We were talking about TCXOs. One measures temperature and drives a varicap through some nonlinear transfer function to get minumum net TC. We don't want a digital design (ADC, lookup table or polynomial, DAC) because that might add phase noise. I guess you could use a static polynomial with the equivalent of nonvolatile DPOTS as the coefficients. This occurred to me, not as anything practical maybe but as an interesting architecture. https://www.dropbox.com/s/8ls632mndcxqby8/DAC_TCXO.JPG?raw=1 It's sort of a thermometer-code ADC, but each comparator incrementally adds + or - one increment to the output. As the temperature increases, we jog the output up or down one increment at a time. The sequence of switch settings become a delta-sigma code to make the output. The comparators could be sort of linear, not step outputs, to kind of interpolate a bit. Some flash ADCs did something like that, soft comparators. -- John Larkin Highland Technology, Inc lunatic fringe electronics

# dac architecture

Started by ●January 5, 2019

Reply by ●January 5, 20192019-01-05

John Larkin wrote>We were talking about TCXOs. One measures temperature and drives a >varicap through some nonlinear transfer function to get minumum net >TC. > >We don't want a digital design (ADC, lookup table or polynomial, DAC) >because that might add phase noise. I guess you could use a static >polynomial with the equivalent of nonvolatile DPOTS as the >coefficients. > > >This occurred to me, not as anything practical maybe but as an >interesting architecture. > >https://www.dropbox.com/s/8ls632mndcxqby8/DAC_TCXO.JPG?raw=1 > >It's sort of a thermometer-code ADC, but each comparator incrementally >adds + or - one increment to the output. > >As the temperature increases, we jog the output up or down one >increment at a time. > >The sequence of switch settings become a delta-sigma code to make the >output. > >The comparators could be sort of linear, not step outputs, to kind of >interpolate a bit. Some flash ADCs did something like that, soft >comparators.Yes, but you can get more linear varicap effect by using for example 2. This paper shows some topologies and their effect: https://www.everythingrf.com/uploads/whitepapers/IEEE_BCTM_092010_2.pdf Then use a linear opamp feedback loop? I am using something like fig 1b on page 3 for my 25 MHz PLL reference for Eshail2.

Reply by ●January 5, 20192019-01-05

On Sat, 05 Jan 2019 19:12:25 GMT, <698839253X6D445TD@nospam.org> wrote:> John Larkin wrote >>We were talking about TCXOs. One measures temperature and drives a >>varicap through some nonlinear transfer function to get minumum net >>TC. >> >>We don't want a digital design (ADC, lookup table or polynomial, DAC) >>because that might add phase noise. I guess you could use a static >>polynomial with the equivalent of nonvolatile DPOTS as the >>coefficients. >> >> >>This occurred to me, not as anything practical maybe but as an >>interesting architecture. >> >>https://www.dropbox.com/s/8ls632mndcxqby8/DAC_TCXO.JPG?raw=1 >> >>It's sort of a thermometer-code ADC, but each comparator incrementally >>adds + or - one increment to the output. >> >>As the temperature increases, we jog the output up or down one >>increment at a time. >> >>The sequence of switch settings become a delta-sigma code to make the >>output. >> >>The comparators could be sort of linear, not step outputs, to kind of >>interpolate a bit. Some flash ADCs did something like that, soft >>comparators. > >Yes, >but you can get more linear varicap effect by using for example 2. >This paper shows some topologies and their effect: > https://www.everythingrf.com/uploads/whitepapers/IEEE_BCTM_092010_2.pdf > >Then use a linear opamp feedback loop? > >I am using something like fig 1b on page 3 for my 25 MHz PLL reference for Eshail2.A TCXO wouldn't need a very linear varactor, but a tight PLL does. I have a new circuit that starts a 600 MHz coaxial ceramic resonator colpitts oscillator at trigger time, and phase locks it to an OCXO asap, still preserving the phase of the oscillator relative to the trigger. It uses an ADC to digitize the phase difference, an FPGA to do the math, and a DAC+varicap to tweak the CCRO. It also uses a dual varicap per fig 1b in your paper. Driving the varicap junction is interesting. I designed the loop and can barely understand it myself. The TCXO thing I posted is interesting because it's delta-sigma in space instead of the usual delta-sigma in time. -- John Larkin Highland Technology, Inc lunatic fringe electronics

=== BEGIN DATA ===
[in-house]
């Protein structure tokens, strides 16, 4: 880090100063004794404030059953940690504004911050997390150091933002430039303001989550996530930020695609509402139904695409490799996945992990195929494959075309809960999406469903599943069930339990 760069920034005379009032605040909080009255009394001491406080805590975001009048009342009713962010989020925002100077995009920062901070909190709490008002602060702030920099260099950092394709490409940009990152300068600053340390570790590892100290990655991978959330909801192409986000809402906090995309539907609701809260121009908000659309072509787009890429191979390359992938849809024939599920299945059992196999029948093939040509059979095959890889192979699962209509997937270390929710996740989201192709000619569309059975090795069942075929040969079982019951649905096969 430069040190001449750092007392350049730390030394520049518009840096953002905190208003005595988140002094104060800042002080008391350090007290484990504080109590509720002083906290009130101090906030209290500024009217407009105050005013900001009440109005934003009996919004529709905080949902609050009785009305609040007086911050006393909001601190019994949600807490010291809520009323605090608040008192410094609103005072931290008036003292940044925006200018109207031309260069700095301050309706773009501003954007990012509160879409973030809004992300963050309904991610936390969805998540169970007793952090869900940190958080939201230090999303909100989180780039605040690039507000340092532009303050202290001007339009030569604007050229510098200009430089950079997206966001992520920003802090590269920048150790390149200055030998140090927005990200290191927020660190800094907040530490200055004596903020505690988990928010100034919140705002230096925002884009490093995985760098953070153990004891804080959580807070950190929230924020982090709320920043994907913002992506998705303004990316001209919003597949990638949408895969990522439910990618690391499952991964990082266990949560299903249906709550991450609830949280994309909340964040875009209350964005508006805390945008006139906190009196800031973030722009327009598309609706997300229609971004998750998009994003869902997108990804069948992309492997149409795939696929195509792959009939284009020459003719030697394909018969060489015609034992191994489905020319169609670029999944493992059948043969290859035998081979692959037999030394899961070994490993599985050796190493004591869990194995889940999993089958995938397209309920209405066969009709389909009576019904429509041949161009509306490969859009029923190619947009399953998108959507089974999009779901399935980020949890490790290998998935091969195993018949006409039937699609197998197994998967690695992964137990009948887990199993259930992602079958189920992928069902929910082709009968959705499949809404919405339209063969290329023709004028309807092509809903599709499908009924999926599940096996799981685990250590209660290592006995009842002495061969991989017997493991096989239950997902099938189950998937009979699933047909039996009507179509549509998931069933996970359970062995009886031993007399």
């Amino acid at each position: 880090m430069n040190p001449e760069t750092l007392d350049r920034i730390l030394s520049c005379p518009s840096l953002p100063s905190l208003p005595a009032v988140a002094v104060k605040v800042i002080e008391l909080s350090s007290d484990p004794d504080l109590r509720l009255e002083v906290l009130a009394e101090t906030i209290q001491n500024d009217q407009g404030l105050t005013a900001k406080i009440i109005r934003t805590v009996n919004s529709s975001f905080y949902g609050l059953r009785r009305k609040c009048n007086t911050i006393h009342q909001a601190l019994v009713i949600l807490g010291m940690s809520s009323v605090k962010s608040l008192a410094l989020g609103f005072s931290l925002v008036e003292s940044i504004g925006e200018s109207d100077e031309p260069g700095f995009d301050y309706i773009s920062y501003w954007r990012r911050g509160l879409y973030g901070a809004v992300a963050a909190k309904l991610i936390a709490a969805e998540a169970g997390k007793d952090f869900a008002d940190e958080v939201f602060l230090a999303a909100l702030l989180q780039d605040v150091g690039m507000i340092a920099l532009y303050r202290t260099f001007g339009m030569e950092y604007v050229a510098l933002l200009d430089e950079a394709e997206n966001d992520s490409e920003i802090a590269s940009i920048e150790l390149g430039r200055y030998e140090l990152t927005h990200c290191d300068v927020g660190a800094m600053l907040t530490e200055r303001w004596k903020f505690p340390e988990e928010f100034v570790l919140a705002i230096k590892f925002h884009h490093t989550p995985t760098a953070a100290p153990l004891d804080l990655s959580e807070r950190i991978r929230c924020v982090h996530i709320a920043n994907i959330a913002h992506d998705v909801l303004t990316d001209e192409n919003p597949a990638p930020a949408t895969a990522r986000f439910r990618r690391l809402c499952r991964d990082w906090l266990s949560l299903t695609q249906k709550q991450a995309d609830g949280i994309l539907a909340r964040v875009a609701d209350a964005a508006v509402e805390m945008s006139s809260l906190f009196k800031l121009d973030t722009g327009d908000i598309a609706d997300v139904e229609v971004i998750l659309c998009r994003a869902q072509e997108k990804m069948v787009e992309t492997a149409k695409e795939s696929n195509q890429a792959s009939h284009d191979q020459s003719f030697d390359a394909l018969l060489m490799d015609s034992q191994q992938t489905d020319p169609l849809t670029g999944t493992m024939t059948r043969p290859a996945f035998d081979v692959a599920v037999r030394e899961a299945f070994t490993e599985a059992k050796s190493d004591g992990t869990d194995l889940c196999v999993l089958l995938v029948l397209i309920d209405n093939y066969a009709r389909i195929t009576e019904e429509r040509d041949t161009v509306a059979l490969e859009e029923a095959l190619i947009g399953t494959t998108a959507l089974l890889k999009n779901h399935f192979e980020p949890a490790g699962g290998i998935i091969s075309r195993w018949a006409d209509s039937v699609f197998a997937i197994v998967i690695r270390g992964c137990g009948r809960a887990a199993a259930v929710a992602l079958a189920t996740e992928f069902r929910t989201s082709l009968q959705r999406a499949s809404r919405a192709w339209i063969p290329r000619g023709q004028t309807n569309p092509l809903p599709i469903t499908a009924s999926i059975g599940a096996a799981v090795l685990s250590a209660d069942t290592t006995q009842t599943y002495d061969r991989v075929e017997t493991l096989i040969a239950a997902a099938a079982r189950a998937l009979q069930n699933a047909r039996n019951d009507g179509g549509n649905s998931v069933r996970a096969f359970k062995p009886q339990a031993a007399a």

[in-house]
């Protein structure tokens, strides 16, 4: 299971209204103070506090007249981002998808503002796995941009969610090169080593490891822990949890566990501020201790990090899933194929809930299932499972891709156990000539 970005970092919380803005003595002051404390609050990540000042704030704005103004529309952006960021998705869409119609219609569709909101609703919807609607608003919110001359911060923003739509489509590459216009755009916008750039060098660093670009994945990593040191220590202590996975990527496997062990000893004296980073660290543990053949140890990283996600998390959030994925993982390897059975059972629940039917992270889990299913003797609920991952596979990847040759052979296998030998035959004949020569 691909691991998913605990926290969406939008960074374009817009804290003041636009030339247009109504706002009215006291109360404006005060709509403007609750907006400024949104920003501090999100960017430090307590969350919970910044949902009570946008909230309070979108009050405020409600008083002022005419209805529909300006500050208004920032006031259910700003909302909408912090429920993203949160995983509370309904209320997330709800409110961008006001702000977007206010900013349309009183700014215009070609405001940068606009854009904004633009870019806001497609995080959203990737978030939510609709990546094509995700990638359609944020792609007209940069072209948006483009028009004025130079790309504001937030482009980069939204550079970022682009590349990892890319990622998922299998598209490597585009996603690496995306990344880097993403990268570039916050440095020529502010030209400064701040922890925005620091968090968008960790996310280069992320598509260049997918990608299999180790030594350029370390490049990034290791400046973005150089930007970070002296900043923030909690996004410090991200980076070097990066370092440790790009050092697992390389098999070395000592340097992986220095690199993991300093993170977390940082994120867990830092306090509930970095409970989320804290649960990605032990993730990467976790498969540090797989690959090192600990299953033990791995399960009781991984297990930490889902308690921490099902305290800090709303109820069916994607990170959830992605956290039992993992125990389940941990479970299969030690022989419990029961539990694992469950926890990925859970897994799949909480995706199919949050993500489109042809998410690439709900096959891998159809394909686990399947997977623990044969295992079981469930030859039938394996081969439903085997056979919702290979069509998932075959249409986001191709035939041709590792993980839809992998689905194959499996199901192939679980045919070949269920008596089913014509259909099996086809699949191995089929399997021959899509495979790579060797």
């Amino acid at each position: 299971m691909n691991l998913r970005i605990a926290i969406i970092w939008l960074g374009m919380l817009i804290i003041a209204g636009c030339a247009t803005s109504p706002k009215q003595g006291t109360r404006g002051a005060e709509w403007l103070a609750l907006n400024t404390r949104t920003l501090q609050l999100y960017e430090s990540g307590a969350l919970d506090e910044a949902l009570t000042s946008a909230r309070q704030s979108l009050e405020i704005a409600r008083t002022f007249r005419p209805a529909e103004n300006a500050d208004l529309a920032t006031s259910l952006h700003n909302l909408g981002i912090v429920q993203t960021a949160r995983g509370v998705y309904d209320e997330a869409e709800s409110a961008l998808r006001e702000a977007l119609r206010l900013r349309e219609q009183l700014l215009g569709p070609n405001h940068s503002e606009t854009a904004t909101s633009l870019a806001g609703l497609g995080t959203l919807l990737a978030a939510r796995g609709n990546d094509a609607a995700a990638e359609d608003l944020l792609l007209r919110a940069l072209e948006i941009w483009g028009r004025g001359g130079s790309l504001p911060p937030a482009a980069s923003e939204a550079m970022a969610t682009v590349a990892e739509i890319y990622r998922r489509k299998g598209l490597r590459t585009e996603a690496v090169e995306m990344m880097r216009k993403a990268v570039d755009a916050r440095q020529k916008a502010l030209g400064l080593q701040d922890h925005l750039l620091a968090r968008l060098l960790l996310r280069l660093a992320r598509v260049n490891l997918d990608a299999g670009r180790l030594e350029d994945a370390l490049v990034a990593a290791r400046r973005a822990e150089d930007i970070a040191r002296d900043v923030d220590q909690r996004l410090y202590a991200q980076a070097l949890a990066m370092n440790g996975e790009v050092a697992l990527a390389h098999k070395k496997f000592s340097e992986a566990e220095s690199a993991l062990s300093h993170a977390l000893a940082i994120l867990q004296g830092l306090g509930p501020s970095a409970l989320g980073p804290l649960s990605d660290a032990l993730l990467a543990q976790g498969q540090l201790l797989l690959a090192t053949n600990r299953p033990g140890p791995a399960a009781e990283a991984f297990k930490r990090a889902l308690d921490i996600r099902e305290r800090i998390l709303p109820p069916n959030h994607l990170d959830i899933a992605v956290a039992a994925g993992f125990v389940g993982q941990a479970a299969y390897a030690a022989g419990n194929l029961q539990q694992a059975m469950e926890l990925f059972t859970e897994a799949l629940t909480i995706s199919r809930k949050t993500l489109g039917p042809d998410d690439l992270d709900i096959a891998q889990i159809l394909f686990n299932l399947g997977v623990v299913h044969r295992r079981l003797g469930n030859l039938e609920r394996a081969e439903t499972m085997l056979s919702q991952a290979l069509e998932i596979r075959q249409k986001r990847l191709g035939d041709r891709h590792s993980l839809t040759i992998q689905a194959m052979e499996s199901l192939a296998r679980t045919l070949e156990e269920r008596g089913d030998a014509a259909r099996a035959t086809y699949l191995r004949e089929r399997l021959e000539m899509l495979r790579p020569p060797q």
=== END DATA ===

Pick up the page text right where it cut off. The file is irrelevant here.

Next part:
Reply by ●January 5, 20192019-01-05